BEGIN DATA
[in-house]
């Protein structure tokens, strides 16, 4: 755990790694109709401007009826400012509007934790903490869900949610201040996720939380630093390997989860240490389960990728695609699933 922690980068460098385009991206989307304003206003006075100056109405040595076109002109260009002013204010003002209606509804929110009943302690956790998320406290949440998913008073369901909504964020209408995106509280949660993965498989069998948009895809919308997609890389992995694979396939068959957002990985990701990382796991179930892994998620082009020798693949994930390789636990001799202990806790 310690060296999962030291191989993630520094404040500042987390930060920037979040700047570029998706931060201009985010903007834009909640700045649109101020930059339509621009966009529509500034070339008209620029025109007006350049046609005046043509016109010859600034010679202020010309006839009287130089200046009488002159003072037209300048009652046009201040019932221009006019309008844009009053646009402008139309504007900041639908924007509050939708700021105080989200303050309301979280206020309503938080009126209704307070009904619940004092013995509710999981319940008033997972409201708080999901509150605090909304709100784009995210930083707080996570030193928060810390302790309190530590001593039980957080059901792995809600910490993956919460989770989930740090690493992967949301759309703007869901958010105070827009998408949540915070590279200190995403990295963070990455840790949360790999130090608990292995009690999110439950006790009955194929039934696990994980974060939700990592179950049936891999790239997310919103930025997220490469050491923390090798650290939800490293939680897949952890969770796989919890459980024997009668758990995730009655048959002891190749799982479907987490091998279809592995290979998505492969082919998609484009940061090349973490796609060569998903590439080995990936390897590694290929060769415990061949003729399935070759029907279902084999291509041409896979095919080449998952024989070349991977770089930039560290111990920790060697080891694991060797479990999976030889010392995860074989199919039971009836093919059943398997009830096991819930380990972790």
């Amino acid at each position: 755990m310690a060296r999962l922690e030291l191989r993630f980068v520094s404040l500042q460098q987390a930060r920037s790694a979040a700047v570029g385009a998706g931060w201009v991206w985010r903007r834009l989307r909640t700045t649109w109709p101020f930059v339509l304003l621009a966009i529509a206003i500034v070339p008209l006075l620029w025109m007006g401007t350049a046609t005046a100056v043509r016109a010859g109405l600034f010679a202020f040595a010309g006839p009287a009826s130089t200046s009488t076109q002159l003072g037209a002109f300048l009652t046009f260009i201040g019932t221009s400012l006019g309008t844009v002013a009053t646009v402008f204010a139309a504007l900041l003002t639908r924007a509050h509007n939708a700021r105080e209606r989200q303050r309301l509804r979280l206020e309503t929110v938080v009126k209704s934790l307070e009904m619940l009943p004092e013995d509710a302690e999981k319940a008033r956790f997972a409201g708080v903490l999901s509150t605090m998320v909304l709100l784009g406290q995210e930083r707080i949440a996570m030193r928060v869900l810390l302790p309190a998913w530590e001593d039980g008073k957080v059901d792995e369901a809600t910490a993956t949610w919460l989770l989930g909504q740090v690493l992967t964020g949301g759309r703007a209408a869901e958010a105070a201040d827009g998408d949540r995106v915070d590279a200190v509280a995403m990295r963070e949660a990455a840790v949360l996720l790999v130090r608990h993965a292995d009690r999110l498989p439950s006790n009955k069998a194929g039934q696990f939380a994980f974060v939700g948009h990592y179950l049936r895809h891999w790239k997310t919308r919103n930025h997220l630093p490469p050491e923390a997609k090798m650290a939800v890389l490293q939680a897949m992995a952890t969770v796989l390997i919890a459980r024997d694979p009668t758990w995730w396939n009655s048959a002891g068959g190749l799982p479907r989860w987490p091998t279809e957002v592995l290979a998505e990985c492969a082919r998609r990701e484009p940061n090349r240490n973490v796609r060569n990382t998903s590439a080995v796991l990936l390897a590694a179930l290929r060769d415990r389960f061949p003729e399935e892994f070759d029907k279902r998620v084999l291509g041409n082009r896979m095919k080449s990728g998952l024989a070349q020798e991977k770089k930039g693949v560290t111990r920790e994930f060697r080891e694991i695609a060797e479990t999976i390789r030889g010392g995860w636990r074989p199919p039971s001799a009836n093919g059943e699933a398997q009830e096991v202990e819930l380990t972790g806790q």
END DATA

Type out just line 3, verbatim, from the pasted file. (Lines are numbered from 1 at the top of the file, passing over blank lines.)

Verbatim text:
């Amino acid at each position: 755990m310690a060296r999962l922690e030291l191989r993630f980068v520094s404040l500042q460098q987390a930060r920037s790694a979040a700047v570029g385009a998706g931060w201009v991206w985010r903007r834009l989307r909640t700045t649109w109709p101020f930059v339509l304003l621009a966009i529509a206003i500034v070339p008209l006075l620029w025109m007006g401007t350049a046609t005046a100056v043509r016109a010859g109405l600034f010679a202020f040595a010309g006839p009287a009826s130089t200046s009488t076109q002159l003072g037209a002109f300048l009652t046009f260009i201040g019932t221009s400012l006019g309008t844009v002013a009053t646009v402008f204010a139309a504007l900041l003002t639908r924007a509050h509007n939708a700021r105080e209606r989200q303050r309301l509804r979280l206020e309503t929110v938080v009126k209704s934790l307070e009904m619940l009943p004092e013995d509710a302690e999981k319940a008033r956790f997972a409201g708080v903490l999901s509150t605090m998320v909304l709100l784009g406290q995210e930083r707080i949440a996570m030193r928060v869900l810390l302790p309190a998913w530590e001593d039980g008073k957080v059901d792995e369901a809600t910490a993956t949610w919460l989770l989930g909504q740090v690493l992967t964020g949301g759309r703007a209408a869901e958010a105070a201040d827009g998408d949540r995106v915070d590279a200190v509280a995403m990295r963070e949660a990455a840790v949360l996720l790999v130090r608990h993965a292995d009690r999110l498989p439950s006790n009955k069998a194929g039934q696990f939380a994980f974060v939700g948009h990592y179950l049936r895809h891999w790239k997310t919308r919103n930025h997220l630093p490469p050491e923390a997609k090798m650290a939800v890389l490293q939680a897949m992995a952890t969770v796989l390997i919890a459980r024997d694979p009668t758990w995730w396939n009655s048959a002891g068959g190749l799982p479907r989860w987490p091998t279809e957002v592995l290979a998505e990985c492969a082919r998609r990701e484009p940061n090349r240490n973490v796609r060569n990382t998903s590439a080995v796991l990936l390897a590694a179930l290929r060769d415990r389960f061949p003729e399935e892994f070759d029907k279902r998620v084999l291509g041409n082009r896979m095919k080449s990728g998952l024989a070349q020798e991977k770089k930039g693949v560290t111990r920790e994930f060697r080891e694991i695609a060797e479990t999976i390789r030889g010392g995860w636990r074989p199919p039971s001799a009836n093919g059943e699933a398997q009830e096991v202990e819930l380990t972790g806790q």